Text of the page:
Some interesting stuff from Zack O'Malley Greenburg's "Michael Jackson, Inc.," up now at Forbes:
...The lawyer remembers the frenzied days that followed. His first task: to check in with Paul McCartney and Yoko Ono, both friends of Jackson. As John Lennon’s widow, Ono was in charge of his estate and was rumored to have had some interest in making a joint offer for ATV with McCartney. Jackson was hoping to avoid a showdown.
“I got Yoko on the phone,” recalls Branca. “And then I said, ‘Michael asked me to call you and find out if you’re bidding [on] ATV Music that owns all the Beatles songs.’ ”
“No, we’re not bidding on it.”
“No, no, if we had bought it, then we’d have to deal with Paul,” replied Ono. “It’d have been a whole thing. Why?”
“Because Michael’s interested.”
“Oh, that would be wonderful in the hands of Michael rather than some big corporation.”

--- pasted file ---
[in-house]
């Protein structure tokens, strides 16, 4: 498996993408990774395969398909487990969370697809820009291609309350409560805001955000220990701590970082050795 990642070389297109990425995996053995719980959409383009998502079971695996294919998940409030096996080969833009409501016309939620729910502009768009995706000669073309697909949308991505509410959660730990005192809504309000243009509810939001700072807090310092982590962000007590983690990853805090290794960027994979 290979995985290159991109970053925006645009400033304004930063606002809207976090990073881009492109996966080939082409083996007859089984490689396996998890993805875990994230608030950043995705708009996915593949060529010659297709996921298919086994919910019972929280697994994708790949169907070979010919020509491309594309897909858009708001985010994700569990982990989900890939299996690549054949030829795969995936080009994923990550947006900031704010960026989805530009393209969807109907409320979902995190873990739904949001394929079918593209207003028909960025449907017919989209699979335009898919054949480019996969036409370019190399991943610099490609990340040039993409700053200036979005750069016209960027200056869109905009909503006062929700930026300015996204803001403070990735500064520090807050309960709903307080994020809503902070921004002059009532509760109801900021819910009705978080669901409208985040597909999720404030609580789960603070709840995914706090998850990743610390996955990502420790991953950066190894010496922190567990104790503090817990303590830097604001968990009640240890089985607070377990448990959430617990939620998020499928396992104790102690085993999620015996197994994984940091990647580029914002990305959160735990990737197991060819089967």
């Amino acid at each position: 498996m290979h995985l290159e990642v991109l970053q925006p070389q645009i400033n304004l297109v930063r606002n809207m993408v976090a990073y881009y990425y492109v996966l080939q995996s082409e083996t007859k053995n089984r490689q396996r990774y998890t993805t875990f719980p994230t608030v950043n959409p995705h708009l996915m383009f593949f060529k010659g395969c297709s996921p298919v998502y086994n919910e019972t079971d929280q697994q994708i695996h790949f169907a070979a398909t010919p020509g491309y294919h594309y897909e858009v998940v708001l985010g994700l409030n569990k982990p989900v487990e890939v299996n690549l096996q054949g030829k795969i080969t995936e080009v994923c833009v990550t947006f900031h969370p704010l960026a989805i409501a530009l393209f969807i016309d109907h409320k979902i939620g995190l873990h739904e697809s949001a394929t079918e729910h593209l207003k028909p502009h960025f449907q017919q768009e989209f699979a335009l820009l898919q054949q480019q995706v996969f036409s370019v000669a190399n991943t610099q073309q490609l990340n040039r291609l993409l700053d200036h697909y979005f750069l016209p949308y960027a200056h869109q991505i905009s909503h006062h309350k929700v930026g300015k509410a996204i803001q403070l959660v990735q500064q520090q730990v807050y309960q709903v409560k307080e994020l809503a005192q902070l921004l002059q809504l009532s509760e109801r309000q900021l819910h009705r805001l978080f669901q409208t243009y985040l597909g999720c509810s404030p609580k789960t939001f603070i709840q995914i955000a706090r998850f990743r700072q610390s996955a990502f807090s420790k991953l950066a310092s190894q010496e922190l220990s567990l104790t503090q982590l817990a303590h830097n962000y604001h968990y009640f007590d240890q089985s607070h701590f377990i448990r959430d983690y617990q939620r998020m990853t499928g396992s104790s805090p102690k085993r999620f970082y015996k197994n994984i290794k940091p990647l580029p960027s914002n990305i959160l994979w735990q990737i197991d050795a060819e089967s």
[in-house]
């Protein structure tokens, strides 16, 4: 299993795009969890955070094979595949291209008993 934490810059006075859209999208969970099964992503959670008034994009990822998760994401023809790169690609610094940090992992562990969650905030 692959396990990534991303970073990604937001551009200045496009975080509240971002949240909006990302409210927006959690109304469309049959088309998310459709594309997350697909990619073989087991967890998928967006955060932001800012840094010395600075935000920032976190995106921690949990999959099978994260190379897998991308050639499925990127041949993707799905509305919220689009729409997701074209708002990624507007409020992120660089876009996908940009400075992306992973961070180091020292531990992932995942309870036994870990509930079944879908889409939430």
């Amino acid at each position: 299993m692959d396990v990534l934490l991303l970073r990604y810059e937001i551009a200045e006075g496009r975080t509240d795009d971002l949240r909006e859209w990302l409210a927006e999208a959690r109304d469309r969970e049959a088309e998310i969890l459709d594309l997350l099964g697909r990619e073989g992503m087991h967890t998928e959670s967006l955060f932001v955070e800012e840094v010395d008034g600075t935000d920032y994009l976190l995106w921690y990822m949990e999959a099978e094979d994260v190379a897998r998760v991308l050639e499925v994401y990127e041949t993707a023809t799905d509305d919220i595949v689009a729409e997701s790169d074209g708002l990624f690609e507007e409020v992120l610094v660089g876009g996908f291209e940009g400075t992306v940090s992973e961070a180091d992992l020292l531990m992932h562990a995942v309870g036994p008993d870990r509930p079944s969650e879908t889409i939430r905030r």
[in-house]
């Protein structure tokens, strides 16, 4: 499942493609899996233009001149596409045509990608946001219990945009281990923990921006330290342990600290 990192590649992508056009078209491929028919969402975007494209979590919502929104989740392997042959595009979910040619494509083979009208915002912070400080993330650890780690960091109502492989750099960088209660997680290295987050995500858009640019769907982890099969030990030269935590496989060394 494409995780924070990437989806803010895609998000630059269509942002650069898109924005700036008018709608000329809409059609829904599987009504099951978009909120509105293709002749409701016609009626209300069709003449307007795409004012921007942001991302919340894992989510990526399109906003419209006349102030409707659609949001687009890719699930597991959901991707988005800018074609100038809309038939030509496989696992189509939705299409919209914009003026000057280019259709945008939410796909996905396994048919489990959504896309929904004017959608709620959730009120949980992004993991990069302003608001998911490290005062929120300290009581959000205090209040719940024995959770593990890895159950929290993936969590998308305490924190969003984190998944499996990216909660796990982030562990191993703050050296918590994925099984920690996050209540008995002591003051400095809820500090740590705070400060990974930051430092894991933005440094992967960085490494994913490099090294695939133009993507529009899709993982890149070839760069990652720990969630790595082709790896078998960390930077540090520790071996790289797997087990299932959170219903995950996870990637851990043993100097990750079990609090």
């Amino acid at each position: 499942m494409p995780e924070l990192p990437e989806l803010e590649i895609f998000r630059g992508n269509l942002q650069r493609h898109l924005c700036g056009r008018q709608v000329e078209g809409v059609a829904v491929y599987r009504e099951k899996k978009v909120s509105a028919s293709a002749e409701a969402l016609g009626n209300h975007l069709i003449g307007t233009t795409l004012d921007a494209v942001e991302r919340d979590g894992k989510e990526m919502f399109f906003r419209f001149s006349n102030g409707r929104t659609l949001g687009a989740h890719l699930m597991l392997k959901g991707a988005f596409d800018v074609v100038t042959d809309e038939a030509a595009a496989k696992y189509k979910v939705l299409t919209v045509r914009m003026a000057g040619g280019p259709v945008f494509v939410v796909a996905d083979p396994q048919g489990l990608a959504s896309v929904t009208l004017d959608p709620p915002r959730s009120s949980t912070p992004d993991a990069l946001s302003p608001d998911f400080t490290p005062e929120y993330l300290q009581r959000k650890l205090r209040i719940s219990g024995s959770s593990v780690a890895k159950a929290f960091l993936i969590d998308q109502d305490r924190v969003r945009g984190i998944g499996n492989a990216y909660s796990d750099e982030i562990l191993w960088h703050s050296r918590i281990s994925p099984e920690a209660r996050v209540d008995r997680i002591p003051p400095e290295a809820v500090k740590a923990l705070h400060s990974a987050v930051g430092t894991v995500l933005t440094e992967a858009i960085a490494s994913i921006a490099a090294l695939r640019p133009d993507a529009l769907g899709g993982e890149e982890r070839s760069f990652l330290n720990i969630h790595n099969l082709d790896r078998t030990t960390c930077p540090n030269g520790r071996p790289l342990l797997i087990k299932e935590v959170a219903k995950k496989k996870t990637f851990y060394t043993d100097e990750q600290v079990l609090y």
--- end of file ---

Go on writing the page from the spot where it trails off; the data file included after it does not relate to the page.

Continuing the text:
...Branca says his next move was to check in with John Eastman, Paul McCartney’s lawyer and brother-in-law (he represented the singer along with his father, Lee Eastman, who started working with McCartney before the Beatles broke up). According to Branca, Eastman said McCartney wasn’t interested because the catalogue was “much too pricey.” This was one of many reasons that neither
Branca nor Bandier believed McCartney would lay out such a large amount of cash.
Though the Beatles’ songs made up roughly two-thirds of ATV’s value, the remaining third consisted of assets McCartney didn’t want: copyrights to thousands of other compositions, a sound effects library, even some real estate. “Paul’s demeanor was very, very much more financially structured,” says Bandier. Adds Joe Jackson: “The only reason Michael bought that catalogue was because it was for sale! [McCartney and Ono] could have bought the catalogue themselves. But they didn’t.”